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Government Consumption Volatility and the Size of Nations

Listed author(s):
  • Davide Furceri


  • Marcos Poplawski Ribeiro

    (CEPII, Paris)

The aim of this paper is to analyze the relation between the volatility of government consumption and country size. Using a sample of 160 countries from 1960 to 2000 the main findings of our empirical analysis suggest that: 1) smaller countries have more volatile non-discretionary and discretionary government consumption, and also a more volatile government size; 2) the relation between government spending volatility and the size of a country is more negative for more volatile economies; 3) the relation between government consumption volatility and country size is more negative for functions of government spending that are characterized by a high level on non-rivality. The results are robust to different time and country samples, different econometric techniques and to several sets of control variables. La volatilité de la consommation du gouvernement et la taille du pays L'objectif de ce papier est d'analyser la relation existant entre la volatilité de la consommation du gouvernement et la taille du pays. Utilisant un échantillon de 160 pays de 1960 à 2000, les principaux résultats de notre analyse suggèrent que : 1) Les petits pays ont une consommation du gouvernement discrétionnaire et non-discrétionnaire plus volatile, de même qu'une taille de gouvernement plus volatile; 2) La relation entre la volatilité des dépenses du gouvernement et la taille du pays est plus négative pour les économies les plus volatiles; 3) La relation entre la volatilité de la consommation du gouvernement et la taille du pays est plus négative for les catégories de dépense publiques qui sont caractérisées par un haut niveau de non-rivalité. Les résultats sont robustes à des changements de période et d'échantillons de pays, à l'utilisation de différentes techniques économétriques et au choix de différentes variables de contrôle.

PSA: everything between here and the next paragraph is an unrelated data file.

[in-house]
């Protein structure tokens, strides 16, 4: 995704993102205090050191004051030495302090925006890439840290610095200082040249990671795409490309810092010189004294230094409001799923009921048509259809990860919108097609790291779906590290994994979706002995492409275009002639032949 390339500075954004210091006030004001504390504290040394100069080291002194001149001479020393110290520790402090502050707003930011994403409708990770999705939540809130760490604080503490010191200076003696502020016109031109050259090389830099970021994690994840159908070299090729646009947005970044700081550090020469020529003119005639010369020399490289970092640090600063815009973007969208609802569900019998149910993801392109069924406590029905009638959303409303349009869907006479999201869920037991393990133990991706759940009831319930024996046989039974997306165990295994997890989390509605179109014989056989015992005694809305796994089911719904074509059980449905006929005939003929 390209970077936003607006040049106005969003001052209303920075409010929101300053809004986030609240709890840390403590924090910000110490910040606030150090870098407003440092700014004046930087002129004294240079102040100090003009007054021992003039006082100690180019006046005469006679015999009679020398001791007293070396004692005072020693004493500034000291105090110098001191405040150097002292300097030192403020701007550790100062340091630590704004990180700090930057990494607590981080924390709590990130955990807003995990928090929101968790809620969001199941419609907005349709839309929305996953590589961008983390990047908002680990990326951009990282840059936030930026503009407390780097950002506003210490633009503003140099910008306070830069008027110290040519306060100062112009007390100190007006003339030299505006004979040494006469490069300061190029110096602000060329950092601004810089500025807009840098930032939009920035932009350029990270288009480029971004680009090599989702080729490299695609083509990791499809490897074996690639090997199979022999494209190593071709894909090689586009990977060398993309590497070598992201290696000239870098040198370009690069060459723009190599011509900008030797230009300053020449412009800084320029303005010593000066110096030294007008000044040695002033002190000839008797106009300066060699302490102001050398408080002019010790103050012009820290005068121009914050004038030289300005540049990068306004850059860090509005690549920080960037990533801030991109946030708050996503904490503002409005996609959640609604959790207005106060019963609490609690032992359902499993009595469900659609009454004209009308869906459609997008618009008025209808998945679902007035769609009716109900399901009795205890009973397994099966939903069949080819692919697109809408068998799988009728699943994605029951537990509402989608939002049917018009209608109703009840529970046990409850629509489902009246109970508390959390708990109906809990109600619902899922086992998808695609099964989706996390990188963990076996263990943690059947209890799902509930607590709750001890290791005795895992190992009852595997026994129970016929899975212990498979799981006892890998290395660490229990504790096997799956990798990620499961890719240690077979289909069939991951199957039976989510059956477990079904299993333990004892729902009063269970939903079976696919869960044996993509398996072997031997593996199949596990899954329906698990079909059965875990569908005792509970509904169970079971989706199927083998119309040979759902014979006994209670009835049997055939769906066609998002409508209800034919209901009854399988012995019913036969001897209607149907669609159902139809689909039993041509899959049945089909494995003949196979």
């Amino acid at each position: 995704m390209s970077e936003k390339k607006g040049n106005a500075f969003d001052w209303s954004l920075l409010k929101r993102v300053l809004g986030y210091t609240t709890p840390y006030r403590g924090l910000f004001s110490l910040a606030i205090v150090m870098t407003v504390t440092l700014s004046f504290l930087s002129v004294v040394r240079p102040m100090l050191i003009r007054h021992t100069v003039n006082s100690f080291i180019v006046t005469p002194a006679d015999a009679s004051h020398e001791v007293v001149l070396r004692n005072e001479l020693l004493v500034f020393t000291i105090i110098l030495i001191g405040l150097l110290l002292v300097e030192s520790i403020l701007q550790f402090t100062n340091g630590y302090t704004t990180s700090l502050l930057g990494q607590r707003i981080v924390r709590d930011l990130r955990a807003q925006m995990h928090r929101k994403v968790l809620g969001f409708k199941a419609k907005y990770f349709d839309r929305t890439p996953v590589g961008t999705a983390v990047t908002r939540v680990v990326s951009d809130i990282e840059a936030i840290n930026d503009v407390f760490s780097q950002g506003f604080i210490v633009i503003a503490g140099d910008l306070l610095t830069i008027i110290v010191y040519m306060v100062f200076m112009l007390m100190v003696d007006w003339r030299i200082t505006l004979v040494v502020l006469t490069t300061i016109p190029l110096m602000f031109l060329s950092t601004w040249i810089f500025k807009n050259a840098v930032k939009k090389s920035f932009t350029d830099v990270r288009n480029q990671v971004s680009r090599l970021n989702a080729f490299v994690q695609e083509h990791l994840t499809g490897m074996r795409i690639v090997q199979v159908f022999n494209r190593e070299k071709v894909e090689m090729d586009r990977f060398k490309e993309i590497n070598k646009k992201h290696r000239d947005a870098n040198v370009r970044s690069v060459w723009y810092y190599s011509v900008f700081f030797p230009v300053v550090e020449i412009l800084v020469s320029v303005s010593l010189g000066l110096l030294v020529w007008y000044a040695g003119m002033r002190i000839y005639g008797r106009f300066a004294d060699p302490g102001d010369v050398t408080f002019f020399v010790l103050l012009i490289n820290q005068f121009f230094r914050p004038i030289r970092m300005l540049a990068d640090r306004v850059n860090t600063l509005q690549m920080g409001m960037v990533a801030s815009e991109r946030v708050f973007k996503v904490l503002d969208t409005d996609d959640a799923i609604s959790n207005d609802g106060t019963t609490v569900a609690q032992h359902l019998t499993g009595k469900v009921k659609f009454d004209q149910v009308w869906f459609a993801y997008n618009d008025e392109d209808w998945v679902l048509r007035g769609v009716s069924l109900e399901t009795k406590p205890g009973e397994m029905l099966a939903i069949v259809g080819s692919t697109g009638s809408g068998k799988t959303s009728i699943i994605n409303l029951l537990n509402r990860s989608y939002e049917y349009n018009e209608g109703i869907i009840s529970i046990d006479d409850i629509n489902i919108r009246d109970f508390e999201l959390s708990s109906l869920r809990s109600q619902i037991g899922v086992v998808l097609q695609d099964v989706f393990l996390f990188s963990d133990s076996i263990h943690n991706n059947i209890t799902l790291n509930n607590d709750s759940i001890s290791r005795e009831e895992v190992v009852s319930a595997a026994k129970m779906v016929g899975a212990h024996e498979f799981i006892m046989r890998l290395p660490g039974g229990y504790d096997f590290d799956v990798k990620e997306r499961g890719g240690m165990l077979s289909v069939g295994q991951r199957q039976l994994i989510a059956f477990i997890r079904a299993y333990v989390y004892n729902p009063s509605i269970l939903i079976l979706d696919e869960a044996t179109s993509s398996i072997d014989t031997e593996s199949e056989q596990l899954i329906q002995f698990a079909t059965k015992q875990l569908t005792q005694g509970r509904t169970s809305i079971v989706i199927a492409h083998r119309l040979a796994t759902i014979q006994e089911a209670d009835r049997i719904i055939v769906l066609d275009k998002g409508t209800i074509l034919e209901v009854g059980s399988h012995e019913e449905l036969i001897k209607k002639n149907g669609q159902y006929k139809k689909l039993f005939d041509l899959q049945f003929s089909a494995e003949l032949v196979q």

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Paper provided by OECD Publishing in its series OECD Economics Department Working Papers with number 687.

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Date of creation: 20 Mar 2009
Handle: RePEc:oec:ecoaaa:687-en
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